How to Start a Book Club

Keep It Tight

No less than five members, no more than 10. Too few people and you may as well be lighting candles, laying out yoga mats and passing around hand mirrors. Too many, and it ceases being a bookclub and officially becomes a party. Unless, of course, that is exactly what you planned all along, you diabolical scamp.

Talk To Your Local Bookshop

Bookshops run their own clubs, but they’re also invaluable if you’re starting your own. Smaller independent bookshops will often have staff members who specialise in clubs. It’s worth making an appointment with them to see what they can offer you. Depending on the bookshop, some can even host your book club in their café, or hold mini presentations of new releases that might suit you for next month’s title. Some shops can organise discounts if your members buy a minimum number of books too. Just ask. Continue reading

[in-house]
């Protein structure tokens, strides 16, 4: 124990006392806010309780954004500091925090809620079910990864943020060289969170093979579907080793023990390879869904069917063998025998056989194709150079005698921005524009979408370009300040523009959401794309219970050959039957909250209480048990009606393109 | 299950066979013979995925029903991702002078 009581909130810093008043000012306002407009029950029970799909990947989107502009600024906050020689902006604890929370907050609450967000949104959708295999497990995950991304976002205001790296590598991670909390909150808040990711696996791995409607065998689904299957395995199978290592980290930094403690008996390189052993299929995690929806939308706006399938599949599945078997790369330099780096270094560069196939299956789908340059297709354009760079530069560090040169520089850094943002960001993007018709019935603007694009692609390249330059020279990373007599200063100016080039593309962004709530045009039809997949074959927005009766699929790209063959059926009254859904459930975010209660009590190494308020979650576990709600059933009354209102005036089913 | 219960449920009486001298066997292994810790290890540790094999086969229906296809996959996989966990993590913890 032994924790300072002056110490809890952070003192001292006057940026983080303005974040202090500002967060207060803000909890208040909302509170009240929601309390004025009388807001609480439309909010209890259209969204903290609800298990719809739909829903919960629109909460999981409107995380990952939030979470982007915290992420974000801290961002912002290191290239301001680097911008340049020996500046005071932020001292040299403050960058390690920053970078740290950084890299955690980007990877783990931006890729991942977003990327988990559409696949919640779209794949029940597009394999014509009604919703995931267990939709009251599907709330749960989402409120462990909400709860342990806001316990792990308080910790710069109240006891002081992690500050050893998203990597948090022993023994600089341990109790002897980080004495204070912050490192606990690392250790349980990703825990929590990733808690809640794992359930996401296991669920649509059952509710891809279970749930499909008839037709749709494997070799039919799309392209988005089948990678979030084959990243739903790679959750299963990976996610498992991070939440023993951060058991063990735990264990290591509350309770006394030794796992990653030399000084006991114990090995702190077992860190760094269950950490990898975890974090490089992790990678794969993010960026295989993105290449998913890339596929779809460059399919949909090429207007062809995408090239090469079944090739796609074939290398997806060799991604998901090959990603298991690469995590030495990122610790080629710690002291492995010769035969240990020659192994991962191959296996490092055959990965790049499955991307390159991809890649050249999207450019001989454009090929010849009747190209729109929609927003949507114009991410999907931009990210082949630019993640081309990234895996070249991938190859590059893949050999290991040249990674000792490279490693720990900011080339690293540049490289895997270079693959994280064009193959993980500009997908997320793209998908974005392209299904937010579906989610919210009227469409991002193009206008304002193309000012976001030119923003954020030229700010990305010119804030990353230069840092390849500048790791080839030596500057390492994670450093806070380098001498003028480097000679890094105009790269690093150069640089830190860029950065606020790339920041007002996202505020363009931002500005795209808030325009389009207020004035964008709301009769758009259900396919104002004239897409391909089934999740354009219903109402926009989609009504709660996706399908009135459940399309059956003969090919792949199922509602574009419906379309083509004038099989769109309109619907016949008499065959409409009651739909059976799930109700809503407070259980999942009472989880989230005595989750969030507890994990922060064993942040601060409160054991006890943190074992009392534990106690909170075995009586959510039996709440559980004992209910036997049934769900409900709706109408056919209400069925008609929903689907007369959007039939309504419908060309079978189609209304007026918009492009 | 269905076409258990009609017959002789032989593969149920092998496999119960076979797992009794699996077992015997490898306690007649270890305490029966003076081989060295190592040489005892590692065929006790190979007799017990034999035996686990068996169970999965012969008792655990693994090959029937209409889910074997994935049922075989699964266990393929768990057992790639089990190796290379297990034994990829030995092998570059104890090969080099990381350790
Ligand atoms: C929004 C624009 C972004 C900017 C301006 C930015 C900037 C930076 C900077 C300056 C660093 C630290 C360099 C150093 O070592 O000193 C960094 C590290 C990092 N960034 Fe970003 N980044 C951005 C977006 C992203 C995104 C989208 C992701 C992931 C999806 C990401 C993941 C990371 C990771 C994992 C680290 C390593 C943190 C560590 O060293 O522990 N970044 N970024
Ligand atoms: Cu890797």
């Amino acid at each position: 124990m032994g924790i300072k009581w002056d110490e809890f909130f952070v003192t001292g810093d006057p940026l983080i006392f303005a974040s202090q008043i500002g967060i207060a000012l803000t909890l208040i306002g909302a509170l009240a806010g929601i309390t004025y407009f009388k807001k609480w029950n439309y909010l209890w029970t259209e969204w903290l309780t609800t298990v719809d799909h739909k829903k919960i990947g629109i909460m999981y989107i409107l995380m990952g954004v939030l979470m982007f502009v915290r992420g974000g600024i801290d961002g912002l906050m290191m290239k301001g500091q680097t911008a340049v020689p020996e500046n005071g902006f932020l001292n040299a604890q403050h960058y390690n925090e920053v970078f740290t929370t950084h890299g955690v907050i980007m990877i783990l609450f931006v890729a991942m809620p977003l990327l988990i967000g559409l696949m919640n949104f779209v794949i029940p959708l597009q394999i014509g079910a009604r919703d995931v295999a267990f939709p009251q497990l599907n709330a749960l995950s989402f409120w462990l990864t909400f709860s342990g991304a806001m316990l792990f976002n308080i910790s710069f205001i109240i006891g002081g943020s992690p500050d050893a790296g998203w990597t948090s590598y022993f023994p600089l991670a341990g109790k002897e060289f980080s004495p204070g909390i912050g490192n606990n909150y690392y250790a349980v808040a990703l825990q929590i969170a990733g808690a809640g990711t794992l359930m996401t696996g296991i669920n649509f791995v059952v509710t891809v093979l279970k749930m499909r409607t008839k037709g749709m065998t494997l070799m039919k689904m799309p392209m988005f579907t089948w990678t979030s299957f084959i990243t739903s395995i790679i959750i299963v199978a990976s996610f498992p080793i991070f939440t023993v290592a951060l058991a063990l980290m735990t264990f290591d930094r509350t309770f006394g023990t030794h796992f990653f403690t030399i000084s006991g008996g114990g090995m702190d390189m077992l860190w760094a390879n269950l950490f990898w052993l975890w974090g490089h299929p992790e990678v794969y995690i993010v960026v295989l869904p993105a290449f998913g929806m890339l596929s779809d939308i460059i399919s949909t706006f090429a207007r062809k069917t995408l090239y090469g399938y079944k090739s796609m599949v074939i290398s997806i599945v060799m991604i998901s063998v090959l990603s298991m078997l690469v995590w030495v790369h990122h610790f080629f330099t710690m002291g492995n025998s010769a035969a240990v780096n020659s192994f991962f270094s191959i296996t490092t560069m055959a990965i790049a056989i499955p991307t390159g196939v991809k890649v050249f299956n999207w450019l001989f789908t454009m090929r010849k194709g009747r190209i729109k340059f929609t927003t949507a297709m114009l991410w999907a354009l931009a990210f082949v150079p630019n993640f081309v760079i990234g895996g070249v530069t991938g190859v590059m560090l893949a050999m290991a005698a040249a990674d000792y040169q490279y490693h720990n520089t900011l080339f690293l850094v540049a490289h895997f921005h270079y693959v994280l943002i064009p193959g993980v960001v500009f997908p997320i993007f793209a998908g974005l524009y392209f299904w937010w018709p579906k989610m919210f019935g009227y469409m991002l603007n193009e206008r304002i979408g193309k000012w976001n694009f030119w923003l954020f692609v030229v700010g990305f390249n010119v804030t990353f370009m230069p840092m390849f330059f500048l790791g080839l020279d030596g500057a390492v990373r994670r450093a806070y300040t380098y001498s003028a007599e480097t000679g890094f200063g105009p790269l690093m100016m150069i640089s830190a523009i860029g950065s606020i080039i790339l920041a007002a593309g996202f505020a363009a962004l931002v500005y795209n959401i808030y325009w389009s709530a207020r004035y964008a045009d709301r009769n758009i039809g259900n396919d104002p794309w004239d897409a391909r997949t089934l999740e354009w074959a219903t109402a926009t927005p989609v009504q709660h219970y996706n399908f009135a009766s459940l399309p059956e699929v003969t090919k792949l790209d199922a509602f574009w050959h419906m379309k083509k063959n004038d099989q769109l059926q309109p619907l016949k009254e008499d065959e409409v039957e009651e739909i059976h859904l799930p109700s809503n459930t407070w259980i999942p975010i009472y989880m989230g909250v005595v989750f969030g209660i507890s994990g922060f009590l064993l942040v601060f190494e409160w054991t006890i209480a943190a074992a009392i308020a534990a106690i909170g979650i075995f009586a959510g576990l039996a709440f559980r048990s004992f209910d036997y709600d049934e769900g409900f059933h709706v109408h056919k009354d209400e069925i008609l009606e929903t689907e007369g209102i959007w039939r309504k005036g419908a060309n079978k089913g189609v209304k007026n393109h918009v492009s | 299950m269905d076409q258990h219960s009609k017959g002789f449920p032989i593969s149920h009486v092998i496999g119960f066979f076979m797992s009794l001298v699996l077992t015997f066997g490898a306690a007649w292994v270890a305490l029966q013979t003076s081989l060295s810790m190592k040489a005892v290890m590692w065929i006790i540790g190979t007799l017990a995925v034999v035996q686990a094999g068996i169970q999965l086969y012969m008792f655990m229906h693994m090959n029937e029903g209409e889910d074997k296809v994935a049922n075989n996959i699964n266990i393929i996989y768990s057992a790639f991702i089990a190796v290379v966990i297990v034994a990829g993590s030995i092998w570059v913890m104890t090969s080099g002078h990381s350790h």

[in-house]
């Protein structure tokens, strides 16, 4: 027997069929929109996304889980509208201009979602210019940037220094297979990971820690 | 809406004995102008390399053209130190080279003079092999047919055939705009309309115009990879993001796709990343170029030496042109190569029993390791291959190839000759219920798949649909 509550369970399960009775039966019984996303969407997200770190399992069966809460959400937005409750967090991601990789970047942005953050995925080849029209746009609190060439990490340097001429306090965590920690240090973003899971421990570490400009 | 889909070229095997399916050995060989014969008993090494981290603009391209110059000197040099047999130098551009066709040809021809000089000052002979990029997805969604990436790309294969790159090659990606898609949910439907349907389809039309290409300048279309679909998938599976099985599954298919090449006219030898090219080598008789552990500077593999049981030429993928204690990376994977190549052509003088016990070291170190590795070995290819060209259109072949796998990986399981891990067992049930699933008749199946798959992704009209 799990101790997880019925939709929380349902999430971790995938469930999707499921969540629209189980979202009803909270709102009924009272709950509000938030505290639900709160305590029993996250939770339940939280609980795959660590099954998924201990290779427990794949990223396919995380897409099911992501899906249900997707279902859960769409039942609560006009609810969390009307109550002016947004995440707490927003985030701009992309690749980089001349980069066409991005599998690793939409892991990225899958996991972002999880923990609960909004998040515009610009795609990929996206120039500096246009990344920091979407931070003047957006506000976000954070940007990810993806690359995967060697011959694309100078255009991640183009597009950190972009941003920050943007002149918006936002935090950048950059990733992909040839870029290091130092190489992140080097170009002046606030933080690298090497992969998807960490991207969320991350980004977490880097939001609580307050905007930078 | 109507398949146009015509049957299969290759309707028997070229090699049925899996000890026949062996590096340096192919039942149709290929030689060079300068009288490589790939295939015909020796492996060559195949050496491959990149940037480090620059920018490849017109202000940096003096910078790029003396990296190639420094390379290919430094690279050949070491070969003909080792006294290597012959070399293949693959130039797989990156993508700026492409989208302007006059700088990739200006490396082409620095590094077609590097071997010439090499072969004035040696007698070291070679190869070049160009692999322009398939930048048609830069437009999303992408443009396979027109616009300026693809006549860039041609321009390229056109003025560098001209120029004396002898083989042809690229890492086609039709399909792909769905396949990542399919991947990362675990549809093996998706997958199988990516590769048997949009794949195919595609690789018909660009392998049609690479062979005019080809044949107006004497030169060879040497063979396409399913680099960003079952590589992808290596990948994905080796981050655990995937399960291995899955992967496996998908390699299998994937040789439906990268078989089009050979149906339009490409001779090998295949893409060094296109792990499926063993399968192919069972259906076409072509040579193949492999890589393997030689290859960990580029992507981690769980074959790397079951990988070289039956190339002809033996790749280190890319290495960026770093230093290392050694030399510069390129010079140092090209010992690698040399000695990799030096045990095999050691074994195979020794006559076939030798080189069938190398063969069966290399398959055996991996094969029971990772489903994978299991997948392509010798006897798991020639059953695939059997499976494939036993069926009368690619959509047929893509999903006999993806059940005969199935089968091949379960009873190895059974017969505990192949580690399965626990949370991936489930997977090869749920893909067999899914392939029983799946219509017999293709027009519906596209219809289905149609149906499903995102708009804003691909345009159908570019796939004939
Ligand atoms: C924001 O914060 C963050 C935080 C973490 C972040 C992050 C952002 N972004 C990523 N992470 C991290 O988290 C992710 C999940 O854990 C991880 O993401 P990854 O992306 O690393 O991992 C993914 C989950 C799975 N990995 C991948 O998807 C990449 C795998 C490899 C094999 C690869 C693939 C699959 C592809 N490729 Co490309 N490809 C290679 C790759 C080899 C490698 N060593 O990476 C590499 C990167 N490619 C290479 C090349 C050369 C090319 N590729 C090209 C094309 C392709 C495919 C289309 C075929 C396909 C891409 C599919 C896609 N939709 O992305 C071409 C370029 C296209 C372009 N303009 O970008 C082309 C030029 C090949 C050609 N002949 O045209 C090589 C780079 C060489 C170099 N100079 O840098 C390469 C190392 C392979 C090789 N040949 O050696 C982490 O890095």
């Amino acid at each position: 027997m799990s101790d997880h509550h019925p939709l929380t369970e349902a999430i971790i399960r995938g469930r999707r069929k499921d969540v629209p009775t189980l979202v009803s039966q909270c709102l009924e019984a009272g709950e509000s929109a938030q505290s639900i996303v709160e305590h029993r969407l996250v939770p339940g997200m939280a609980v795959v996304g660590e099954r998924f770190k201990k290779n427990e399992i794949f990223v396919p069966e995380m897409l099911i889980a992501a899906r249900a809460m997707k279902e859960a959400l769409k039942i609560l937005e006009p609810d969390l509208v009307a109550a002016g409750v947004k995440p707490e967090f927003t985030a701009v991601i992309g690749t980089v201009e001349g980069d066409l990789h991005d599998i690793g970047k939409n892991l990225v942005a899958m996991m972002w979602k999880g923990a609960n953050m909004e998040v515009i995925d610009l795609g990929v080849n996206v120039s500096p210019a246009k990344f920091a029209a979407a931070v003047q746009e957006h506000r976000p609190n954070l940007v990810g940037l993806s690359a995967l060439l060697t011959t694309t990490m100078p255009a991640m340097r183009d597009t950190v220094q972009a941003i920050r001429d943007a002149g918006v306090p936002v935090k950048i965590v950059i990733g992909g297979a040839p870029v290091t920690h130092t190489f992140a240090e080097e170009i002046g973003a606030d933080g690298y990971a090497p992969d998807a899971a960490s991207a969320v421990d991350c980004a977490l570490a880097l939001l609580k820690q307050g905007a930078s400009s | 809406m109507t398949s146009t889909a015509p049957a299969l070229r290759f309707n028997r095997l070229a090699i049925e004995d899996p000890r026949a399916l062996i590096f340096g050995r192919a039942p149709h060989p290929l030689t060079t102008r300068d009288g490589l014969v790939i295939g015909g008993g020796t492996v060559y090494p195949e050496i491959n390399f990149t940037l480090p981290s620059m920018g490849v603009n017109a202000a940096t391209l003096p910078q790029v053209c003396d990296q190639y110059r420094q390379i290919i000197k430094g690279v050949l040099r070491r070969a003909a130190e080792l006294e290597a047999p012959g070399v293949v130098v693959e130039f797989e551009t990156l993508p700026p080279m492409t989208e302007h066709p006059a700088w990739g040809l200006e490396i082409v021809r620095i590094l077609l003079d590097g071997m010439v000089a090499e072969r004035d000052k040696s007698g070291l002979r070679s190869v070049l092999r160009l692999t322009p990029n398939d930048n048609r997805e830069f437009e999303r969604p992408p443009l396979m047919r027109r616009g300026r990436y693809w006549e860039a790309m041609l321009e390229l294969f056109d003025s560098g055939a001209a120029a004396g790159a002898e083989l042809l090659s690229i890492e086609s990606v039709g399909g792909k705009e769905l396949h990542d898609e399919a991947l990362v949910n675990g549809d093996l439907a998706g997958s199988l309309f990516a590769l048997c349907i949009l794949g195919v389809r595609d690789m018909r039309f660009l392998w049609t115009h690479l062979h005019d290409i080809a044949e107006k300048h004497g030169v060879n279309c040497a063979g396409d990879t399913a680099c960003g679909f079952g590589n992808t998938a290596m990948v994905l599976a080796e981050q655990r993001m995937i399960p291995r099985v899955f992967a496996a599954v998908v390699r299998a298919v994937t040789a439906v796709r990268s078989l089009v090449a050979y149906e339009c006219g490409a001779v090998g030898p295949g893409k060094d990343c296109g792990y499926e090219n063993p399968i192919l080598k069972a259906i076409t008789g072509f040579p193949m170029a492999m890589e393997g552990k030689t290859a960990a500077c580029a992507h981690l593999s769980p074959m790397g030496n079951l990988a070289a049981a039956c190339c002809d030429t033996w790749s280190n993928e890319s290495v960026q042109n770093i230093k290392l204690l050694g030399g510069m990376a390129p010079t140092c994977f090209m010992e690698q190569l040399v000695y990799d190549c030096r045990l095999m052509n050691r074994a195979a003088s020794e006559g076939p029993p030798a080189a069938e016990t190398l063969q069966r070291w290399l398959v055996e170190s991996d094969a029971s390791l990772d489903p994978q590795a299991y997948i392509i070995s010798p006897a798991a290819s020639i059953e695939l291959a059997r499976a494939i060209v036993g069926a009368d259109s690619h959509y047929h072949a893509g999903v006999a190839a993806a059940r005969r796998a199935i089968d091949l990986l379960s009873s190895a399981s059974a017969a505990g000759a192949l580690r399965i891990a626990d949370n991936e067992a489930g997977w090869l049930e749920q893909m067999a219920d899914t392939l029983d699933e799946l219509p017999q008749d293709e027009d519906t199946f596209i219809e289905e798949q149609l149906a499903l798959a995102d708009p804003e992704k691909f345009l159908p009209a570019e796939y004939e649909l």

I Shouldn’t Have Done That

Even now, my father tells me there is no point in regretting things. “If you’ve done something bad,” he says, “what can you do about it now? You can’t undo it, so learn from whatever you did and move on. There’s no use dwelling, is there?” It’s good advice, but Dad never made it clear how far this philosophy should extend, like whether it should include things like murder, bestiality or joining the Young Liberals.

Either way, it didn’t work: I’ve grown up to become an expert dweller and professional regretter. Most of my regrets are about offending people. I don’t mind grossing people out (everyone is so uptight nowadays, you’d think they’d never seen their own anus), but making people legitimately upset or causing emotional distress when they don’t deserve it? Well that’s an entirely different thing altogether. Continue reading